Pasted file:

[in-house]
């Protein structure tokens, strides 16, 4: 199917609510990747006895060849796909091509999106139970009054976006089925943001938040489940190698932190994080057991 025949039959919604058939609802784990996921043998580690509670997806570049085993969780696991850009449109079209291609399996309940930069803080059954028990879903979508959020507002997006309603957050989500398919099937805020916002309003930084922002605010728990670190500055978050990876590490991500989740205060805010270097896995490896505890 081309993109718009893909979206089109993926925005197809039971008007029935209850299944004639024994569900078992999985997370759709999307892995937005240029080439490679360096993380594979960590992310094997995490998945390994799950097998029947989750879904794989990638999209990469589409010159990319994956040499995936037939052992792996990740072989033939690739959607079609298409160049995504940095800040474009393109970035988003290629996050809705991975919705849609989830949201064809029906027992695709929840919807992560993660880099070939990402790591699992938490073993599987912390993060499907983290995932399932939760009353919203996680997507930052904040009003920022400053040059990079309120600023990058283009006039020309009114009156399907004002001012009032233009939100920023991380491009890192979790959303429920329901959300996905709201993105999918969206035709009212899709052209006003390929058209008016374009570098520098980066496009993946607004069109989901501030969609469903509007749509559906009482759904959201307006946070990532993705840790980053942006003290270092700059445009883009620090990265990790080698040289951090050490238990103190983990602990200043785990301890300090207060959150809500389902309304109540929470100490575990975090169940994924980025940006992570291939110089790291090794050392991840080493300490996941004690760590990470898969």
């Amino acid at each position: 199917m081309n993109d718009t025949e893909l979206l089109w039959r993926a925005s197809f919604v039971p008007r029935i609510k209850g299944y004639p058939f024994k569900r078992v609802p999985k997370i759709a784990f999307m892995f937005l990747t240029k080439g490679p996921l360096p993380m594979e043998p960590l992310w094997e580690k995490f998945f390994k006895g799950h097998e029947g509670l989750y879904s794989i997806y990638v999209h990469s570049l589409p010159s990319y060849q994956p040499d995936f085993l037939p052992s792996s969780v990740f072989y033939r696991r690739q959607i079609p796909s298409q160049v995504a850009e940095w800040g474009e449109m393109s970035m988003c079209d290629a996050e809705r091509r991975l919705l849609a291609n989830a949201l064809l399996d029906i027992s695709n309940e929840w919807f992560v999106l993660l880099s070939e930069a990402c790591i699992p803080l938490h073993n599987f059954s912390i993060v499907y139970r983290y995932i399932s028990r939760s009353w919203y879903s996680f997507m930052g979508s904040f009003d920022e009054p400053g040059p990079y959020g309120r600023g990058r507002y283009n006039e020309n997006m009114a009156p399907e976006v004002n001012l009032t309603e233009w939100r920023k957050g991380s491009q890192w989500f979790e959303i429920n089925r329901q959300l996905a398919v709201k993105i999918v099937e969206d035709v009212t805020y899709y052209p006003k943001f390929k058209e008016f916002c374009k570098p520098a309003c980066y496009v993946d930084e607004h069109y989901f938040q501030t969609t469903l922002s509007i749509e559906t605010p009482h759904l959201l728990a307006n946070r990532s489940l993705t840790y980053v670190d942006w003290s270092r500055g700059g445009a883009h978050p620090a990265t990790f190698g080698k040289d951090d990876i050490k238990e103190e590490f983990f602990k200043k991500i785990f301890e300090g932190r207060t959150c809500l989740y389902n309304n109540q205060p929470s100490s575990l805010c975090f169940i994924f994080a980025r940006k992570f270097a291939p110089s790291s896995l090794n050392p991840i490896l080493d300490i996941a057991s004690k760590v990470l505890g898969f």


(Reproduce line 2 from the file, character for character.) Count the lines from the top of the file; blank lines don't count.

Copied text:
């Protein structure tokens, strides 16, 4: 199917609510990747006895060849796909091509999106139970009054976006089925943001938040489940190698932190994080057991 025949039959919604058939609802784990996921043998580690509670997806570049085993969780696991850009449109079209291609399996309940930069803080059954028990879903979508959020507002997006309603957050989500398919099937805020916002309003930084922002605010728990670190500055978050990876590490991500989740205060805010270097896995490896505890 081309993109718009893909979206089109993926925005197809039971008007029935209850299944004639024994569900078992999985997370759709999307892995937005240029080439490679360096993380594979960590992310094997995490998945390994799950097998029947989750879904794989990638999209990469589409010159990319994956040499995936037939052992792996990740072989033939690739959607079609298409160049995504940095800040474009393109970035988003290629996050809705991975919705849609989830949201064809029906027992695709929840919807992560993660880099070939990402790591699992938490073993599987912390993060499907983290995932399932939760009353919203996680997507930052904040009003920022400053040059990079309120600023990058283009006039020309009114009156399907004002001012009032233009939100920023991380491009890192979790959303429920329901959300996905709201993105999918969206035709009212899709052209006003390929058209008016374009570098520098980066496009993946607004069109989901501030969609469903509007749509559906009482759904959201307006946070990532993705840790980053942006003290270092700059445009883009620090990265990790080698040289951090050490238990103190983990602990200043785990301890300090207060959150809500389902309304109540929470100490575990975090169940994924980025940006992570291939110089790291090794050392991840080493300490996941004690760590990470898969």